Masters Theses

Abstract

"Mine operators in the Menominee iron range have become aware of the need for adequate ventilation to reduce the amount of dangerous dust in the air. Dust-excluding respirators and water sprays are used but it is apparent that the prevalence of diseases caused by dust will be appreciably reduced only if an adequate amount of fresh air reaches the working places. During the past five years the necessity for direct control of the underground working environment has become particularly urgent. The increase in production rate, with two-shift and three-shift operation replacing the single shift, has complicated the problem of dealing with excessive concentrations of blasting fumes and gases, heat, and oxygen deficiency. The objects of the study described below were: To determine to quantity and quality of air reaching the working places. To determine the amount of heat flowing into the mine air and to ascertain the importance of each source of heat. To ascertain the most economic method of increasing the amount of fresh air reaching the working places. The field work was carried out between December 22, 1947 and January 1, 1948"--Introduction, page 1.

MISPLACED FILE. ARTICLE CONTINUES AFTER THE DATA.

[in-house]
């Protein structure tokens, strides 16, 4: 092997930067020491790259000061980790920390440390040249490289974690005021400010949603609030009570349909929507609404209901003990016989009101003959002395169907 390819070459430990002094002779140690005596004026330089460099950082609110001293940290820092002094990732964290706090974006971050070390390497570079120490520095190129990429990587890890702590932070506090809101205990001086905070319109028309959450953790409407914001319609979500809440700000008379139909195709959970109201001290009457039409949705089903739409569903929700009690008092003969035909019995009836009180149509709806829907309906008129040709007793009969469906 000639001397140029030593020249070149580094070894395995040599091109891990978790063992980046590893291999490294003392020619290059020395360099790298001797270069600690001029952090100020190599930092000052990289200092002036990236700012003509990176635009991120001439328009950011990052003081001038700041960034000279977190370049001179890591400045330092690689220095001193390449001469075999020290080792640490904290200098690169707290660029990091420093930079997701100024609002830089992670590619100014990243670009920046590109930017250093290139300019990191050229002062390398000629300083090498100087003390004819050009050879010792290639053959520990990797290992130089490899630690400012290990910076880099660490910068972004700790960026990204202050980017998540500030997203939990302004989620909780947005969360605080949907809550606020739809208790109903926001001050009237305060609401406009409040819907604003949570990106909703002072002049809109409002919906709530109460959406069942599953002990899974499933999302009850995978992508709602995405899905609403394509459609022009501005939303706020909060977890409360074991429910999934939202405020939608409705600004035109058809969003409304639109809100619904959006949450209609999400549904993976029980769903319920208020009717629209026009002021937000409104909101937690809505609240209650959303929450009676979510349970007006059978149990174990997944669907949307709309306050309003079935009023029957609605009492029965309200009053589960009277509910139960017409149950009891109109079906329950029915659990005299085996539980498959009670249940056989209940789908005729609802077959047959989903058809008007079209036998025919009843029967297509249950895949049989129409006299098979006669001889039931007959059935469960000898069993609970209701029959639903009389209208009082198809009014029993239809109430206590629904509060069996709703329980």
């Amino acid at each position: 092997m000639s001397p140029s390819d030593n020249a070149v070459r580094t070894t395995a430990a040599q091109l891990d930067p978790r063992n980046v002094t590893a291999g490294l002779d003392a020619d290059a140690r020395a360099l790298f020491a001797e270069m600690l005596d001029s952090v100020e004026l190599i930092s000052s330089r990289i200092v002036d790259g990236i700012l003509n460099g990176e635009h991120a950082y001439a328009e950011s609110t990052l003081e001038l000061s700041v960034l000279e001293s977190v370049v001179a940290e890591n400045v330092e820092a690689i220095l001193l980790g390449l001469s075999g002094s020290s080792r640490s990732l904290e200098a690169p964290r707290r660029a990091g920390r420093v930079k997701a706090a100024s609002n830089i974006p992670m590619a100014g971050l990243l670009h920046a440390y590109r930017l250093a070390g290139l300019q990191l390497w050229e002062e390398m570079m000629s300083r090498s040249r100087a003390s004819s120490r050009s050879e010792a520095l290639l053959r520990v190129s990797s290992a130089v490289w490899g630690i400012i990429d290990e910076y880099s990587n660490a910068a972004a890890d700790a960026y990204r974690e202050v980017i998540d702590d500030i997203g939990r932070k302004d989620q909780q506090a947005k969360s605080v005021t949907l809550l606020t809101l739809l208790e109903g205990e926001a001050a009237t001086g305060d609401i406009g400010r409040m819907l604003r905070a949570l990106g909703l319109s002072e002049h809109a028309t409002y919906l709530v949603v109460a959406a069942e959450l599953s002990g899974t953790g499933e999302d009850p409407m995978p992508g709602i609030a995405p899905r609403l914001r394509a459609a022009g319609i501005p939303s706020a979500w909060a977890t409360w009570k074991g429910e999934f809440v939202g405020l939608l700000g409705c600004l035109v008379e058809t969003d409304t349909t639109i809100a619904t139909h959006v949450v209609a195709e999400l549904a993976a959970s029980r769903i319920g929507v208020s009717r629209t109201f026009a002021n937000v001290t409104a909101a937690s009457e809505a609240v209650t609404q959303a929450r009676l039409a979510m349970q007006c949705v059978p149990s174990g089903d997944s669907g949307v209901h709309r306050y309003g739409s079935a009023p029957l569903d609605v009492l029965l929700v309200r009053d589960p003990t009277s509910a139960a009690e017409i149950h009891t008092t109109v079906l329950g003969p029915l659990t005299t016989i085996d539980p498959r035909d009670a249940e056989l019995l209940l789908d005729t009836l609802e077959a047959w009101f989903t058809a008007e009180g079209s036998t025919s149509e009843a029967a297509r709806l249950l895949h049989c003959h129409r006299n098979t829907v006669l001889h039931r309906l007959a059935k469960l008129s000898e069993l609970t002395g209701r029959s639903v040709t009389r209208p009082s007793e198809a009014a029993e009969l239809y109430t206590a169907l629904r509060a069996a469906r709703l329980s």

Advisor(s)

Forrester, James Donald, 1906-1979

Department(s)

Mining and Nuclear Engineering

Degree Name

M.S. in Mining Engineering

Sponsor(s)

M. A. Hanna Company

Publisher

Missouri School of Mines and Metallurgy

Publication Date

1948

Pagination

v, 50 pages

Note about bibliography

Includes bibliographical references (pages 42-43).

Geographic Coverage

Menominee County (Mich.)

Rights

© 1948 Thomas Alan O'Hara, All rights reserved.

Document Type

Thesis - Open Access

File Type

text

Language

English

Library of Congress Subject Headings

Air -- Purification
Iron mines and mining -- Michigan -- Menominee County
Mine ventilation

Thesis Number

T 792

Print OCLC #

5975857

Electronic OCLC #

703286018

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